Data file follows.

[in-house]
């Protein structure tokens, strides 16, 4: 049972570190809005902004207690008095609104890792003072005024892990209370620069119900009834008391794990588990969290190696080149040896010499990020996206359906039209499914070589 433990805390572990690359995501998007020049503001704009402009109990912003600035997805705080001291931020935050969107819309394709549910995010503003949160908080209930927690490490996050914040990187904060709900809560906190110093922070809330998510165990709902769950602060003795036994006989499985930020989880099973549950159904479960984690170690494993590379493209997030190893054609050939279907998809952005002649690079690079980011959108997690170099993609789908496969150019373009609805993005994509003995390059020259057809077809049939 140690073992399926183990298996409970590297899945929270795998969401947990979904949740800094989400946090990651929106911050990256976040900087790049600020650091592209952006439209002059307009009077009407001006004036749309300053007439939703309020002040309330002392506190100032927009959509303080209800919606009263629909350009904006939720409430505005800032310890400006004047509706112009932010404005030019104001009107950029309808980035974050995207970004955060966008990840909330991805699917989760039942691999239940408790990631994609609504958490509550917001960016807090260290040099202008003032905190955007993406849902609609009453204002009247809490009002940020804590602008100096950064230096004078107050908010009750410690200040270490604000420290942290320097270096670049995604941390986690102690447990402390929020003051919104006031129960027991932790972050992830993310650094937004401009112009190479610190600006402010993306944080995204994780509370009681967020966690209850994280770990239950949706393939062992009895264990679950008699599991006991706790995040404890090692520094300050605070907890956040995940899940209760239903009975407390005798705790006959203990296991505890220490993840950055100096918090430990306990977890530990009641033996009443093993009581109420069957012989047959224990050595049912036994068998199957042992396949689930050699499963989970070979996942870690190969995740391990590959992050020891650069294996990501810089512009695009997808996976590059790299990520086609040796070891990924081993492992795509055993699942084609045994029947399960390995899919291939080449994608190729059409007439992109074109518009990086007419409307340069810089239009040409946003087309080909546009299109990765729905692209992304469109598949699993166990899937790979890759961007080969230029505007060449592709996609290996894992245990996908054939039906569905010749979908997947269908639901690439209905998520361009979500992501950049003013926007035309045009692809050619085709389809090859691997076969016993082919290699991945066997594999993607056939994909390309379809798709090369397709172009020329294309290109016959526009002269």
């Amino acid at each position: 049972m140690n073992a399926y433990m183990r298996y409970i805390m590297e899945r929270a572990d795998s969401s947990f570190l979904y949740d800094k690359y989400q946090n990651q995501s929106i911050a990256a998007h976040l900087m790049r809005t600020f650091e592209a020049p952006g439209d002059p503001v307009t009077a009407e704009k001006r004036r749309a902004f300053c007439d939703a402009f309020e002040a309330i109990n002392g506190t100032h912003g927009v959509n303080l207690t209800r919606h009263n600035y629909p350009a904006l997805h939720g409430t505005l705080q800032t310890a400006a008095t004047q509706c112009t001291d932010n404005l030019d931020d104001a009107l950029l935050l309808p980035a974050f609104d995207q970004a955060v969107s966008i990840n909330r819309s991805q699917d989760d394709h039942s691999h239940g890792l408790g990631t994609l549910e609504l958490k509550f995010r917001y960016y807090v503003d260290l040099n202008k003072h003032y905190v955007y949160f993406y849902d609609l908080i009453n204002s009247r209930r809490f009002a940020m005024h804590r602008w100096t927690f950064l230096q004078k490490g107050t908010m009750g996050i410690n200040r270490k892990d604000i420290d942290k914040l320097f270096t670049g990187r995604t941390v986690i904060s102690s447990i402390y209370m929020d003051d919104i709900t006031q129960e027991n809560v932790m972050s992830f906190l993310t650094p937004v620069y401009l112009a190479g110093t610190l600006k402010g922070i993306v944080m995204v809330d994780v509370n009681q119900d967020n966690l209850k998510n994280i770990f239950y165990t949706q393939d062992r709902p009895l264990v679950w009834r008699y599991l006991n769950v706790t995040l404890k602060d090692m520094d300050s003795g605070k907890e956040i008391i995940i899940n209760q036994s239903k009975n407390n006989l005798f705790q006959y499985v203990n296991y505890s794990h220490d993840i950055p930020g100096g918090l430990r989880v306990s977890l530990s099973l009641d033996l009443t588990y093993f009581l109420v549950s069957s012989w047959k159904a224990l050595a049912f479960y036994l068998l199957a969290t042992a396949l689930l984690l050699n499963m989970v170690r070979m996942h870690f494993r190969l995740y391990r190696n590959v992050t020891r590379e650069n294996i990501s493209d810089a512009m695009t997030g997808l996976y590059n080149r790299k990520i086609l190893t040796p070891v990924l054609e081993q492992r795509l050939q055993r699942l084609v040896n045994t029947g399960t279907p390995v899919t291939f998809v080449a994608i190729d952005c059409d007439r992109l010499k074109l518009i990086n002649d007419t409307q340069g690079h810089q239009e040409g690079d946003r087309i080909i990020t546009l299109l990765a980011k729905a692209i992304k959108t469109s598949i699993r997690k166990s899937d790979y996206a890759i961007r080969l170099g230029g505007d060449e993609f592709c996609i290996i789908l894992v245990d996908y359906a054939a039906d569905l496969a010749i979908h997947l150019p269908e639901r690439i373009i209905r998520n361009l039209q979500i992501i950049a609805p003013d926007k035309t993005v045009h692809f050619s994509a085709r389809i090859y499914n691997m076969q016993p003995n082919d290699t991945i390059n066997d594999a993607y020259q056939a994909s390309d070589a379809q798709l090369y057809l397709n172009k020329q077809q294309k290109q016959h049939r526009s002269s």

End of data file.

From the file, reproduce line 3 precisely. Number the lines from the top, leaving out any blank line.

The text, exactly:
């Amino acid at each position: 049972m140690n073992a399926y433990m183990r298996y409970i805390m590297e899945r929270a572990d795998s969401s947990f570190l979904y949740d800094k690359y989400q946090n990651q995501s929106i911050a990256a998007h976040l900087m790049r809005t600020f650091e592209a020049p952006g439209d002059p503001v307009t009077a009407e704009k001006r004036r749309a902004f300053c007439d939703a402009f309020e002040a309330i109990n002392g506190t100032h912003g927009v959509n303080l207690t209800r919606h009263n600035y629909p350009a904006l997805h939720g409430t505005l705080q800032t310890a400006a008095t004047q509706c112009t001291d932010n404005l030019d931020d104001a009107l950029l935050l309808p980035a974050f609104d995207q970004a955060v969107s966008i990840n909330r819309s991805q699917d989760d394709h039942s691999h239940g890792l408790g990631t994609l549910e609504l958490k509550f995010r917001y960016y807090v503003d260290l040099n202008k003072h003032y905190v955007y949160f993406y849902d609609l908080i009453n204002s009247r209930r809490f009002a940020m005024h804590r602008w100096t927690f950064l230096q004078k490490g107050t908010m009750g996050i410690n200040r270490k892990d604000i420290d942290k914040l320097f270096t670049g990187r995604t941390v986690i904060s102690s447990i402390y209370m929020d003051d919104i709900t006031q129960e027991n809560v932790m972050s992830f906190l993310t650094p937004v620069y401009l112009a190479g110093t610190l600006k402010g922070i993306v944080m995204v809330d994780v509370n009681q119900d967020n966690l209850k998510n994280i770990f239950y165990t949706q393939d062992r709902p009895l264990v679950w009834r008699y599991l006991n769950v706790t995040l404890k602060d090692m520094d300050s003795g605070k907890e956040i008391i995940i899940n209760q036994s239903k009975n407390n006989l005798f705790q006959y499985v203990n296991y505890s794990h220490d993840i950055p930020g100096g918090l430990r989880v306990s977890l530990s099973l009641d033996l009443t588990y093993f009581l109420v549950s069957s012989w047959k159904a224990l050595a049912f479960y036994l068998l199957a969290t042992a396949l689930l984690l050699n499963m989970v170690r070979m996942h870690f494993r190969l995740y391990r190696n590959v992050t020891r590379e650069n294996i990501s493209d810089a512009m695009t997030g997808l996976y590059n080149r790299k990520i086609l190893t040796p070891v990924l054609e081993q492992r795509l050939q055993r699942l084609v040896n045994t029947g399960t279907p390995v899919t291939f998809v080449a994608i190729d952005c059409d007439r992109l010499k074109l518009i990086n002649d007419t409307q340069g690079h810089q239009e040409g690079d946003r087309i080909i990020t546009l299109l990765a980011k729905a692209i992304k959108t469109s598949i699993r997690k166990s899937d790979y996206a890759i961007r080969l170099g230029g505007d060449e993609f592709c996609i290996i789908l894992v245990d996908y359906a054939a039906d569905l496969a010749i979908h997947l150019p269908e639901r690439i373009i209905r998520n361009l039209q979500i992501i950049a609805p003013d926007k035309t993005v045009h692809f050619s994509a085709r389809i090859y499914n691997m076969q016993p003995n082919d290699t991945i390059n066997d594999a993607y020259q056939a994909s390309d070589a379809q798709l090369y057809l397709n172009k020329q077809q294309k290109q016959h049939r526009s002269s």